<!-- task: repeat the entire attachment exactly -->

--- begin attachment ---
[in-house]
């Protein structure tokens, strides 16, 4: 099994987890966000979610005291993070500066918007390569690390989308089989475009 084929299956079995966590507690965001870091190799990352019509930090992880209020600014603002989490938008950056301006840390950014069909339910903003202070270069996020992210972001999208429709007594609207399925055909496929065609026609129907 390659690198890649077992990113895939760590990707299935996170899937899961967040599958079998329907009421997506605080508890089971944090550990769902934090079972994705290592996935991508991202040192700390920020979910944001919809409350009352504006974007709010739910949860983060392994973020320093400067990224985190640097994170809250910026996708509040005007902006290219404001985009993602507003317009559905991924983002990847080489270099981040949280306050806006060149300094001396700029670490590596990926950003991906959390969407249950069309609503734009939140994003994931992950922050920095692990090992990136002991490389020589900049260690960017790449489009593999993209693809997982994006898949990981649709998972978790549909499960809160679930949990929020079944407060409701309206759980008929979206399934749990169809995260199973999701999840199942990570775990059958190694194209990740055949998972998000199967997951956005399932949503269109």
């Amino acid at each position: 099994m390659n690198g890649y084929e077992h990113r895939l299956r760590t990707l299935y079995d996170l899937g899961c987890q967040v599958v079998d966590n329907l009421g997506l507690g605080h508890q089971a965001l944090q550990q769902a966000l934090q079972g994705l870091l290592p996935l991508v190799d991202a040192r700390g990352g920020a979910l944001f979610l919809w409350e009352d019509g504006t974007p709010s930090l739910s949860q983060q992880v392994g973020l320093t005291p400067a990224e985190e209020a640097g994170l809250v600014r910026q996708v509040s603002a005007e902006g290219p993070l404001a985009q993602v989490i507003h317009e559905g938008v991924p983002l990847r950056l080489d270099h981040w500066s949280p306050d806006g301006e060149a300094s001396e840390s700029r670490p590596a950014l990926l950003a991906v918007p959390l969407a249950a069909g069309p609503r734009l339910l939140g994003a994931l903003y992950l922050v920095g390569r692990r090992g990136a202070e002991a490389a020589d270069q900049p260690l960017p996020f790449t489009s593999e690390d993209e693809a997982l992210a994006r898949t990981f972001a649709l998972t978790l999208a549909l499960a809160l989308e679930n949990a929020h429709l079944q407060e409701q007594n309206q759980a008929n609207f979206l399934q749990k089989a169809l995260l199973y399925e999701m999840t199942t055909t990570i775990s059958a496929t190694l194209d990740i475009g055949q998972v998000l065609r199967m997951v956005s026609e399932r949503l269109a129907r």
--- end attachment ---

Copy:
[in-house]
């Protein structure tokens, strides 16, 4: 099994987890966000979610005291993070500066918007390569690390989308089989475009 084929299956079995966590507690965001870091190799990352019509930090992880209020600014603002989490938008950056301006840390950014069909339910903003202070270069996020992210972001999208429709007594609207399925055909496929065609026609129907 390659690198890649077992990113895939760590990707299935996170899937899961967040599958079998329907009421997506605080508890089971944090550990769902934090079972994705290592996935991508991202040192700390920020979910944001919809409350009352504006974007709010739910949860983060392994973020320093400067990224985190640097994170809250910026996708509040005007902006290219404001985009993602507003317009559905991924983002990847080489270099981040949280306050806006060149300094001396700029670490590596990926950003991906959390969407249950069309609503734009939140994003994931992950922050920095692990090992990136002991490389020589900049260690960017790449489009593999993209693809997982994006898949990981649709998972978790549909499960809160679930949990929020079944407060409701309206759980008929979206399934749990169809995260199973999701999840199942990570775990059958190694194209990740055949998972998000199967997951956005399932949503269109």
């Amino acid at each position: 099994m390659n690198g890649y084929e077992h990113r895939l299956r760590t990707l299935y079995d996170l899937g899961c987890q967040v599958v079998d966590n329907l009421g997506l507690g605080h508890q089971a965001l944090q550990q769902a966000l934090q079972g994705l870091l290592p996935l991508v190799d991202a040192r700390g990352g920020a979910l944001f979610l919809w409350e009352d019509g504006t974007p709010s930090l739910s949860q983060q992880v392994g973020l320093t005291p400067a990224e985190e209020a640097g994170l809250v600014r910026q996708v509040s603002a005007e902006g290219p993070l404001a985009q993602v989490i507003h317009e559905g938008v991924p983002l990847r950056l080489d270099h981040w500066s949280p306050d806006g301006e060149a300094s001396e840390s700029r670490p590596a950014l990926l950003a991906v918007p959390l969407a249950a069909g069309p609503r734009l339910l939140g994003a994931l903003y992950l922050v920095g390569r692990r090992g990136a202070e002991a490389a020589d270069q900049p260690l960017p996020f790449t489009s593999e690390d993209e693809a997982l992210a994006r898949t990981f972001a649709l998972t978790l999208a549909l499960a809160l989308e679930n949990a929020h429709l079944q407060e409701q007594n309206q759980a008929n609207f979206l399934q749990k089989a169809l995260l199973y399925e999701m999840t199942t055909t990570i775990s059958a496929t190694l194209d990740i475009g055949q998972v998000l065609r199967m997951v956005s026609e399932r949503l269109a129907r």